As Tennessee begins a new era in women's basketball, perhaps it's only fitting that a freshman is leading the way.
The emergence of freshman forward Bashaara Graves has helped the 16th-ranked Lady Vols win five consecutive games in Holly Warlick's debut season as coach. Graves headed into the weekend as the Southeastern Conference's third-leading scorer (15.8) and sixth-leading rebounder (7.8). No other freshman ranked among the conference's top 18 scorers or top 14 rebounders.
Graves' rapid rise hasn't surprised anyone at Tennessee.
Her coaches and teammates knew all along she'd be a major factor. Even Graves herself believed she could contribute right away. She remembered what Warlick told each of the freshmen before the season.
"She basically told us that we don't have time to be freshmen, which is understandable because we're a younger team," Graves said. "Being freshmen, we don't have that option. We had to come in and make an impact immediately."
Tennessee (5-1) needs Graves to continue making an impact as it enters the toughest portion of its schedule. The Lady Vols host No. 22 North Carolina (7-0) on Sunday in the first of four consecutive games against currently ranked teams. After taking two weeks off, Tennessee travels to No. 13 Texas on Dec. 16 and No. 3 Baylor on Dec. 18 before hosting top-ranked Stanford on Dec. 22.
The 6-foot-2 freshman seems ready for the challenge.
Graves had just finished the second game of her career - an 18-point, 12-rebound performance in a 71-54 victory at Georgia Tech - when sophomore forward Cierra Burdick referred to her as a "beast." Junior guard Meighan Simmons calls Graves a "silent assassin" because the freshman doesn't talk much but delivers big performances. Simmons also says Graves is "like another Glory," which may be the greatest compliment of all.
Glory Johnson closed her Tennessee career last season with 1,218 career rebounds, the second-highest total in school history. She averaged 14.2 points and 9.9 rebounds as the SEC defensive player of the year in her senior year. Johnson went to the Tulsa Shock with the fourth overall pick in the most recent WNBA draft. By comparing Graves to Johnson, Simmons is letting the freshman understand her extraordinary potential.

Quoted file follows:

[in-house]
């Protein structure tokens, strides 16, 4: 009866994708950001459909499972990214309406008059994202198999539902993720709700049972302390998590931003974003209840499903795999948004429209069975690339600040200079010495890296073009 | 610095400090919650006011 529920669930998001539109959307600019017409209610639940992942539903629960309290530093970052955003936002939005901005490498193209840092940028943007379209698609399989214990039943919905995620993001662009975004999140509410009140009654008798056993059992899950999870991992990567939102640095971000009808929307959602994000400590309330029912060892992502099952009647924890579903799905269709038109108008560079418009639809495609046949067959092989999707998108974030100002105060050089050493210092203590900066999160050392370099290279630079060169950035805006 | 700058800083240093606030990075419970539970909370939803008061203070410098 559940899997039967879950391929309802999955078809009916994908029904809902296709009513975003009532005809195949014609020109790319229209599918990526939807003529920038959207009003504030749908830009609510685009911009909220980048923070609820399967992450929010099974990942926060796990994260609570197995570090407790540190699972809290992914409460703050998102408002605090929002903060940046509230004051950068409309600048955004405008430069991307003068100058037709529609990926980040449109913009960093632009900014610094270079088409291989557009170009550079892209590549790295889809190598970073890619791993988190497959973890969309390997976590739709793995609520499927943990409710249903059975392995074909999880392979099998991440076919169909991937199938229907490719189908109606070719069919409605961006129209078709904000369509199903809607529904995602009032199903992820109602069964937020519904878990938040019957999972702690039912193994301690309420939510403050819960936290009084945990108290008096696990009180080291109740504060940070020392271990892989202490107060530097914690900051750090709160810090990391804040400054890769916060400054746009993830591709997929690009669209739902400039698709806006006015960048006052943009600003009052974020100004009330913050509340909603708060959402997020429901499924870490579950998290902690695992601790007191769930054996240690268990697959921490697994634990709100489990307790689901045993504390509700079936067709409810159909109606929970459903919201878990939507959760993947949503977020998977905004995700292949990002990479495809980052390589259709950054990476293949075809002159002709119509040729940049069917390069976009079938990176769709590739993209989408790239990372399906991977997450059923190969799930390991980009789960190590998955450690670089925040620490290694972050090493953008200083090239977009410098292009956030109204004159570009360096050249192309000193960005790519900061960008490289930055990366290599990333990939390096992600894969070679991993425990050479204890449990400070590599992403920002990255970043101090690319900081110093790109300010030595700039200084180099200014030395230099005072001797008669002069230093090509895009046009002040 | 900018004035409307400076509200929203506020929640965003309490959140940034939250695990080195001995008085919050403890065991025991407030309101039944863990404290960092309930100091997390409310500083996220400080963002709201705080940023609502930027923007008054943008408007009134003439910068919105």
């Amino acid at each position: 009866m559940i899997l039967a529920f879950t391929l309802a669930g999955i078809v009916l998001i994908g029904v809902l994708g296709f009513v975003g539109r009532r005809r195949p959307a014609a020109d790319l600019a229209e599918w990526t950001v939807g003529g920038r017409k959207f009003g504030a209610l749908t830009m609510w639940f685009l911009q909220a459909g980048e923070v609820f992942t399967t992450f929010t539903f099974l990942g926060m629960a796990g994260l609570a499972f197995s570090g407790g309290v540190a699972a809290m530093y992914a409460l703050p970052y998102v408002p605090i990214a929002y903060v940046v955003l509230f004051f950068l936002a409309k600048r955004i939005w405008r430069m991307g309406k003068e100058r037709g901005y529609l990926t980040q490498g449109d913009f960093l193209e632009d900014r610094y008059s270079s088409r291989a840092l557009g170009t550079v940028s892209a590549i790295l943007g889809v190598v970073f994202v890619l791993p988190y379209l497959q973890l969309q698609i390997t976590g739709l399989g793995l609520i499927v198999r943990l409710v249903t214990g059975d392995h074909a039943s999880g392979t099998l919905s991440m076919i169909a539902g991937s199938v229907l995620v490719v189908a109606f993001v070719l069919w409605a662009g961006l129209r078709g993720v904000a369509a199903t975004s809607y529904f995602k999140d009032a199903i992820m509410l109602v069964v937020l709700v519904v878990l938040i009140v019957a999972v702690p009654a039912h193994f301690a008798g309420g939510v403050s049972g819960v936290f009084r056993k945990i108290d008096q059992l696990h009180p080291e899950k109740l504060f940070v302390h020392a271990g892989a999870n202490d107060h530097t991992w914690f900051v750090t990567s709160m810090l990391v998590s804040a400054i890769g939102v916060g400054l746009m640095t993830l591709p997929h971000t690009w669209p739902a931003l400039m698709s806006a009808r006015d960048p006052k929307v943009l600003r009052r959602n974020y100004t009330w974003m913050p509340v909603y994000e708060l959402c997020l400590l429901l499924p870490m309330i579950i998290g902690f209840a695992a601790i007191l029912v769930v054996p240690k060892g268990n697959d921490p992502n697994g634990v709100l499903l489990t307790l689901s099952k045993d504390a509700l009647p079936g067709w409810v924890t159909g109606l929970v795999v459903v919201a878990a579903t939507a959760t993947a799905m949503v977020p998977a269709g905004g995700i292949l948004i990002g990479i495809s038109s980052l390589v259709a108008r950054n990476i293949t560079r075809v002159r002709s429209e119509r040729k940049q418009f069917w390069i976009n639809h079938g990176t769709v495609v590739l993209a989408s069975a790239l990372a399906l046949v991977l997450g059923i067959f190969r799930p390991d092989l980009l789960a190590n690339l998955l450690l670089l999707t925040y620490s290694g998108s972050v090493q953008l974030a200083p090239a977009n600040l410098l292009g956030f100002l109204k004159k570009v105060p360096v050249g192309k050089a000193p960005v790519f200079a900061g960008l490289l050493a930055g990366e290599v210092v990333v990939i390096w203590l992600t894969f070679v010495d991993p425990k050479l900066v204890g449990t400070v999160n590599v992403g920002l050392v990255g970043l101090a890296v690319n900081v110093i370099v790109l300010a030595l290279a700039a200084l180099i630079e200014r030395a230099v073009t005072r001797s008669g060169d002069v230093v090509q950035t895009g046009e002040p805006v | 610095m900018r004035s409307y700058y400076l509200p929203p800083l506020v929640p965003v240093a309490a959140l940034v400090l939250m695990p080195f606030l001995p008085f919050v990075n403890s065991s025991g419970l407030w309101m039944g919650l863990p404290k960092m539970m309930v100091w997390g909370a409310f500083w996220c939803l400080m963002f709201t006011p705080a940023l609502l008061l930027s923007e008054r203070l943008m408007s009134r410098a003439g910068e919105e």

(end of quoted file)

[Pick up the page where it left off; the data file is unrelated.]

"It just reminds (her), 'You can be an All-American just like Glory Johnson was,' " Simmons said.
That's quite a responsibility to place on a newcomer, but the Lady Vols believe Graves has the personality and the game to handle it.
Graves certainly has backed up her teammates' faith in her so far. She recorded her second double-double Wednesday by collecting 15 points and 12 rebounds in an 88-81 overtime triumph over Middle Tennessee.
"Bashaara is a workhorse," Warlick said. "She's old-school. She works hard she works on every possession. She competes. She's not the tallest. She's not the fastest. She just gets it done."
That's apparent from Graves' consistency.
Graves isn't the typical newcomer who offers glimpses of potential while also making freshman mistakes. Graves instead has the steady approach of a senior. She has scored in double figures in every game and hasn't wilted under pressure.
"She's just one of those girls who doesn't speak as much, but she does put her best foot forward and gives 100 percent every day, whether it be a workout with (associate strength coach) Heather (Mason), in the classroom, on the floor or off the floor," Simmons said.
Graves adopted that work ethic long before she arrived in Knoxville.
The former Clarksville (Tenn.) High star developed into one of the nation's top five recruits in her class by constantly working to get better. She adopted a well-rounded game by focusing on rebounding and passing as much as scoring. Early in her high school career, Graves even began eating and opening doors with her left hand in an attempt to feel equally comfortable with both hands each time she stepped on the court.
"She's just one of those kids who's always looking for ways to better herself," Clarksville coach Brian Rush said. "She has such a competitive nature on the court. She always wants to win in the worst way."
She also wants to represent her home-state team in the best way possible. During the Lady Vols' 2008 national championship season, Graves watched just about every game that was televised. She remained committed to Tennessee even after former coach Pat Summitt announced last year she had been diagnosed with early-onset dementia.
"I always wanted to be a Lady Vol," Graves said. "Even if Pat wasn't here, you're still a Lady Vol. You still carry on her tradition. It makes it even better because I committed under her, so I continue the tradition with her. Holly's a great coach and I (am playing for) Holly, but I'm still carrying on the tradition.
"I'm still part of the legacy."